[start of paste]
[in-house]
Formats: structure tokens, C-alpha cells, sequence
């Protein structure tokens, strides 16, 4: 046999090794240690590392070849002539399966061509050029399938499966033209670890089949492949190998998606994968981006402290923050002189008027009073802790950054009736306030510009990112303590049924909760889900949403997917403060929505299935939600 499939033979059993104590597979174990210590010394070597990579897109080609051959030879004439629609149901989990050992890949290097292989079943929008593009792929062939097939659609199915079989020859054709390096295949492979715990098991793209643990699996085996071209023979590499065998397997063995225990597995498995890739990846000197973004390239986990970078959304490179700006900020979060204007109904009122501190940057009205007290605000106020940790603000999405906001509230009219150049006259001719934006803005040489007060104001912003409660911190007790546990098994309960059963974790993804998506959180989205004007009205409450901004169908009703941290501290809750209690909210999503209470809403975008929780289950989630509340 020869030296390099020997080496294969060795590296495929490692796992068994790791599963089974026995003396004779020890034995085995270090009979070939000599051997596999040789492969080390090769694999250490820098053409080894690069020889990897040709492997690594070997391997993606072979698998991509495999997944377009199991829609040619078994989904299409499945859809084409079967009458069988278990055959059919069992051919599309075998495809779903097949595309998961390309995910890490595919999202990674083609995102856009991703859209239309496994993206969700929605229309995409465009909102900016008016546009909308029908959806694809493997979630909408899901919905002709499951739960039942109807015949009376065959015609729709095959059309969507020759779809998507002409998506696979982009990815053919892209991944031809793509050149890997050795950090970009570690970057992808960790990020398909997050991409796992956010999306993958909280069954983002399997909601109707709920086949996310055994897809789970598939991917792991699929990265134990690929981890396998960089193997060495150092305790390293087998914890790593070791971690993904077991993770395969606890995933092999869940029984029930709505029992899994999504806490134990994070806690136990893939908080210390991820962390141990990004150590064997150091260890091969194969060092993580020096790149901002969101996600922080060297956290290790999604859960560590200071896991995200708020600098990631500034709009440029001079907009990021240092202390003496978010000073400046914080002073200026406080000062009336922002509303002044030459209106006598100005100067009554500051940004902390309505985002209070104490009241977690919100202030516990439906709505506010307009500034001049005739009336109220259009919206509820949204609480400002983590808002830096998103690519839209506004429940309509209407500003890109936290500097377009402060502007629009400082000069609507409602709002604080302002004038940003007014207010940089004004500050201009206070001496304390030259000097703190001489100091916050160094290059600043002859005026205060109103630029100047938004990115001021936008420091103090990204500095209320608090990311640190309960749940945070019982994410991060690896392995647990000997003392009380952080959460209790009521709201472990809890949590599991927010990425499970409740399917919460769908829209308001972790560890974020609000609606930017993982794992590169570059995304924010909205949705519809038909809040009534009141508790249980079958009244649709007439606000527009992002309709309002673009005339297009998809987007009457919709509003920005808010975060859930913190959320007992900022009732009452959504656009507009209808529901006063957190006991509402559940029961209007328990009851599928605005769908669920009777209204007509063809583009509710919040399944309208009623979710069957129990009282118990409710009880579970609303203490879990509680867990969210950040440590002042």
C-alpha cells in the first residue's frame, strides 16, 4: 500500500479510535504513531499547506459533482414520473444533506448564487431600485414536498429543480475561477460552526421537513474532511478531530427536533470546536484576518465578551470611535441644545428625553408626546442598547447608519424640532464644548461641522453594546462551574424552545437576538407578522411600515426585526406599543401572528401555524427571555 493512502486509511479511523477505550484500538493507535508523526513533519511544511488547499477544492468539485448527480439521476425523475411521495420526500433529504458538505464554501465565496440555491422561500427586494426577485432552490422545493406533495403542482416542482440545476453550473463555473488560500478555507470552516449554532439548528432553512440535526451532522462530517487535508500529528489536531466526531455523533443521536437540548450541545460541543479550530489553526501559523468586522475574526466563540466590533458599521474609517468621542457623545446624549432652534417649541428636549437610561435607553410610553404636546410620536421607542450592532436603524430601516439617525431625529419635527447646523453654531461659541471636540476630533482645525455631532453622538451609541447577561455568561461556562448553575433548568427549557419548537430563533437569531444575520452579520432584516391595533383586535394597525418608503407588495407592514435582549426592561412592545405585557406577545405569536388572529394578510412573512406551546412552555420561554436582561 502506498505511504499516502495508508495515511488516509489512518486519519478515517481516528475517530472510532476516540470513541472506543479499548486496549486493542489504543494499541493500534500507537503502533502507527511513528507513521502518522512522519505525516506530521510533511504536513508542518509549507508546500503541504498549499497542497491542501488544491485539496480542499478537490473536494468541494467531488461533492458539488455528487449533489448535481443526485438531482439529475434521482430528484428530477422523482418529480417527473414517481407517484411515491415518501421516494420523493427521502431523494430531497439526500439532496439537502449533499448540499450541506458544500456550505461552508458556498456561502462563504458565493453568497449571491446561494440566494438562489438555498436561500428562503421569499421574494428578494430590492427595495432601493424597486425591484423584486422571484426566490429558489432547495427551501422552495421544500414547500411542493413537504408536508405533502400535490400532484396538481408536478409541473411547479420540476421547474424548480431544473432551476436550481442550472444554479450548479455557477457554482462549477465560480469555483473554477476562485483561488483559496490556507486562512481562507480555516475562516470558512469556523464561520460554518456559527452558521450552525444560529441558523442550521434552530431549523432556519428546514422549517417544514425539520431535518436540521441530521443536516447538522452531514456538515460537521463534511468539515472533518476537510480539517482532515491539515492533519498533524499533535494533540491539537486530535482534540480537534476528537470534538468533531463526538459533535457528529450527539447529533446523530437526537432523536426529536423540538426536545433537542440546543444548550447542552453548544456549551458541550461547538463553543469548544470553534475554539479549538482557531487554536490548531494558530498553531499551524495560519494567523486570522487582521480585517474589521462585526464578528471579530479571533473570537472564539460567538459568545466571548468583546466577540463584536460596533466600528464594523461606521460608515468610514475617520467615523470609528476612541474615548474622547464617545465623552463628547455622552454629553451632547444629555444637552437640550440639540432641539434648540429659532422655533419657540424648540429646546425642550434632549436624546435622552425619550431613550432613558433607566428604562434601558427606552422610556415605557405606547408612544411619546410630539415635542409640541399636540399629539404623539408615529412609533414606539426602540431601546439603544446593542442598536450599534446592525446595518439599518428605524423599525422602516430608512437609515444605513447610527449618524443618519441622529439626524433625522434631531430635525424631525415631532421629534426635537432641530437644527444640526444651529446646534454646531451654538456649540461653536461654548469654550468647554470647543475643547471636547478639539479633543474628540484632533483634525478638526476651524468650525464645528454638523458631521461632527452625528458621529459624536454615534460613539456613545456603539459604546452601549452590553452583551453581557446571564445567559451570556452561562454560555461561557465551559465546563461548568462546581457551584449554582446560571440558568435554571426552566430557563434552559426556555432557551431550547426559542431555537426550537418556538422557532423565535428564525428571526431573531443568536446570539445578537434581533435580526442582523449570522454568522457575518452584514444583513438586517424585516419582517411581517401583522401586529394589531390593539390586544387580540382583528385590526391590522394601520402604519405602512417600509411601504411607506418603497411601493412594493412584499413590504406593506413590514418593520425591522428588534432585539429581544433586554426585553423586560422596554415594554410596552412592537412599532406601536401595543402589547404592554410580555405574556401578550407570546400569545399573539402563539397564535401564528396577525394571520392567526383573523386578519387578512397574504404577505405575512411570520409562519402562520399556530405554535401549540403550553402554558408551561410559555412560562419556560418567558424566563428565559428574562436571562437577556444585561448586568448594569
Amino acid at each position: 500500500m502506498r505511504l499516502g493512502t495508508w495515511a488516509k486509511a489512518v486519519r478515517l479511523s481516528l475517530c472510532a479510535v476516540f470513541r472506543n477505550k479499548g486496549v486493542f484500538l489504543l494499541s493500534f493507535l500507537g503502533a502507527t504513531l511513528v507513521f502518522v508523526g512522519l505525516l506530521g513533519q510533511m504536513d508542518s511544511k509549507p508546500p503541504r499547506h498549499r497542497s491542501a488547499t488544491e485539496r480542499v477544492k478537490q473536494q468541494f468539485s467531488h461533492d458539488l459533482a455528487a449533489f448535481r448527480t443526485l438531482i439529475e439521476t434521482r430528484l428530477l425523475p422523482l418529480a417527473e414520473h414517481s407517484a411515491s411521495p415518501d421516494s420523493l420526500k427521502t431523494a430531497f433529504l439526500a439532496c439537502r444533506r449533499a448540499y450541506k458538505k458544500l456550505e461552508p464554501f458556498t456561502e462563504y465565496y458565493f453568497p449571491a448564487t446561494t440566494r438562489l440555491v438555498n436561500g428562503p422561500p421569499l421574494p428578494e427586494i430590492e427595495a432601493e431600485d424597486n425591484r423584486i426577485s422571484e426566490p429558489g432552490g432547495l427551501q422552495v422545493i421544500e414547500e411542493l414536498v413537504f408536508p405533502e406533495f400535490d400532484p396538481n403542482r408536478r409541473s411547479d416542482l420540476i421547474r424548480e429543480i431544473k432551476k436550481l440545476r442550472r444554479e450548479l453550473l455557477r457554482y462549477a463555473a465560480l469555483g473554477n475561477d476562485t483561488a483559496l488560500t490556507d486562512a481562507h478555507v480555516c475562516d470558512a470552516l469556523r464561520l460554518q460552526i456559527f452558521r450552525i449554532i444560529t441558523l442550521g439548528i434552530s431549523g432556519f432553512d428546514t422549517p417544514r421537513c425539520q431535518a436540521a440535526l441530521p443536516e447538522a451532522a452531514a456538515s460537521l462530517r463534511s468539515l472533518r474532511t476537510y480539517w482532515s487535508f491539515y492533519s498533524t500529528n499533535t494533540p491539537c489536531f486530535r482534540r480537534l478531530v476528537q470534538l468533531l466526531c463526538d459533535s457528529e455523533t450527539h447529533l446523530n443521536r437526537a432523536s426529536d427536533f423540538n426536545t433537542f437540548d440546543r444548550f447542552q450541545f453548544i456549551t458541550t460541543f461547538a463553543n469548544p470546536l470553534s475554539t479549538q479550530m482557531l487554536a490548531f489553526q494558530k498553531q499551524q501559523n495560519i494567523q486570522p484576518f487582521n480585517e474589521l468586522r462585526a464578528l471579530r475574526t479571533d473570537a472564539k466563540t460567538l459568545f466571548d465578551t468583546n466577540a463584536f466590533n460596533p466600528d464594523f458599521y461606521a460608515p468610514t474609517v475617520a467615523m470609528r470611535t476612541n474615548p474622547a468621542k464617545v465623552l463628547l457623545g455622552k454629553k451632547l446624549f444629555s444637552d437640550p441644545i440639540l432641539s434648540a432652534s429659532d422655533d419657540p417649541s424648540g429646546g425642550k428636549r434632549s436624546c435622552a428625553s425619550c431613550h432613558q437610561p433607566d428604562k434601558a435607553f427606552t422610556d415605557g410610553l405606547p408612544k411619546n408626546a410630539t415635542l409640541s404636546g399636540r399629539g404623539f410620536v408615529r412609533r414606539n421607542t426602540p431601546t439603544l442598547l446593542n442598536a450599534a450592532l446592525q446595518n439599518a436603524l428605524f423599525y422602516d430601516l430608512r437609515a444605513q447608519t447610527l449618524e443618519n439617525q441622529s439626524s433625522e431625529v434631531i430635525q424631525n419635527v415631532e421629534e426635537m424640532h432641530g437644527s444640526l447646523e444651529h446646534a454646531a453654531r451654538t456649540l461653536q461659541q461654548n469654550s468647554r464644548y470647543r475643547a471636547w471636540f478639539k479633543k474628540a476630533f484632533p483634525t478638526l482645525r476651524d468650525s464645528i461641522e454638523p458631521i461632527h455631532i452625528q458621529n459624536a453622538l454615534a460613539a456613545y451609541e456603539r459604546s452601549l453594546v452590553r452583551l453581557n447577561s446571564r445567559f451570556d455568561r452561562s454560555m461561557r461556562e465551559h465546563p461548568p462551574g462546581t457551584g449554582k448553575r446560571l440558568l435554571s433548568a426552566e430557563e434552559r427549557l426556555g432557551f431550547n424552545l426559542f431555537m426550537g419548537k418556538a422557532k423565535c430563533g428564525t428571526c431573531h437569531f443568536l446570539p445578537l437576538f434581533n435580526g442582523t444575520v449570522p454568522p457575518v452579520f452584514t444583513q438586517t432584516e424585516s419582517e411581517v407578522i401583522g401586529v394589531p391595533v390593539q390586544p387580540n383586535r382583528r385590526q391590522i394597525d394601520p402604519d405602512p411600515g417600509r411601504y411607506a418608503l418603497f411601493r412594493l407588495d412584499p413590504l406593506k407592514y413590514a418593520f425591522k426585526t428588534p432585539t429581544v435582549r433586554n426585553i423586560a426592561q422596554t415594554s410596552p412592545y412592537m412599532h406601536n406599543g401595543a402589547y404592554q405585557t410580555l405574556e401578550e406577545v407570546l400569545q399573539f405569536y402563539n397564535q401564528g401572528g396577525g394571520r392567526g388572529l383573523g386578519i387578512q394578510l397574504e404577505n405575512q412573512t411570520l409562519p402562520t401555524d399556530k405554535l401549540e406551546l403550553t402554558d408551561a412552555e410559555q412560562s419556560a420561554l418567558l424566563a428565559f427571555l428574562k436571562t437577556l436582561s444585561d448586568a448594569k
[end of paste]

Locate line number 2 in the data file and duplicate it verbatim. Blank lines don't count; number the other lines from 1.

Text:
Formats: structure tokens, C-alpha cells, sequence